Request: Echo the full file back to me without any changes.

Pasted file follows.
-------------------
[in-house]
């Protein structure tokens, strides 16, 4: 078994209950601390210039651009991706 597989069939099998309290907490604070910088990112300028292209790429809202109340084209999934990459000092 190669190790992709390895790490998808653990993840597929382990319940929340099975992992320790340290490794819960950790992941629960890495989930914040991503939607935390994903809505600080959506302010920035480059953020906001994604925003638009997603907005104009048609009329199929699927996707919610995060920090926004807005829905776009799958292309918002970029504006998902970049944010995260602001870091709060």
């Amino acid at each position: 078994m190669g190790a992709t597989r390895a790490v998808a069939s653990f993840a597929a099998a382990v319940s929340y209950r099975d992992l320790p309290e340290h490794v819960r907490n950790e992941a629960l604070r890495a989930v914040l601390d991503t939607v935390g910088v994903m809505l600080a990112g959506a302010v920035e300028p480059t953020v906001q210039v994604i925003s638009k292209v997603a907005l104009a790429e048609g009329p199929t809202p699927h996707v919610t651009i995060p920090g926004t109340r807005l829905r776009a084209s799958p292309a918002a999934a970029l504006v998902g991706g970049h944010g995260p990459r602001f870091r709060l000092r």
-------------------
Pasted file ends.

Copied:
[in-house]
């Protein structure tokens, strides 16, 4: 078994209950601390210039651009991706 597989069939099998309290907490604070910088990112300028292209790429809202109340084209999934990459000092 190669190790992709390895790490998808653990993840597929382990319940929340099975992992320790340290490794819960950790992941629960890495989930914040991503939607935390994903809505600080959506302010920035480059953020906001994604925003638009997603907005104009048609009329199929699927996707919610995060920090926004807005829905776009799958292309918002970029504006998902970049944010995260602001870091709060």
């Amino acid at each position: 078994m190669g190790a992709t597989r390895a790490v998808a069939s653990f993840a597929a099998a382990v319940s929340y209950r099975d992992l320790p309290e340290h490794v819960r907490n950790e992941a629960l604070r890495a989930v914040l601390d991503t939607v935390g910088v994903m809505l600080a990112g959506a302010v920035e300028p480059t953020v906001q210039v994604i925003s638009k292209v997603a907005l104009a790429e048609g009329p199929t809202p699927h996707v919610t651009i995060p920090g926004t109340r807005l829905r776009a084209s799958p292309a918002a999934a970029l504006v998902g991706g970049h944010g995260p990459r602001f870091r709060l000092r």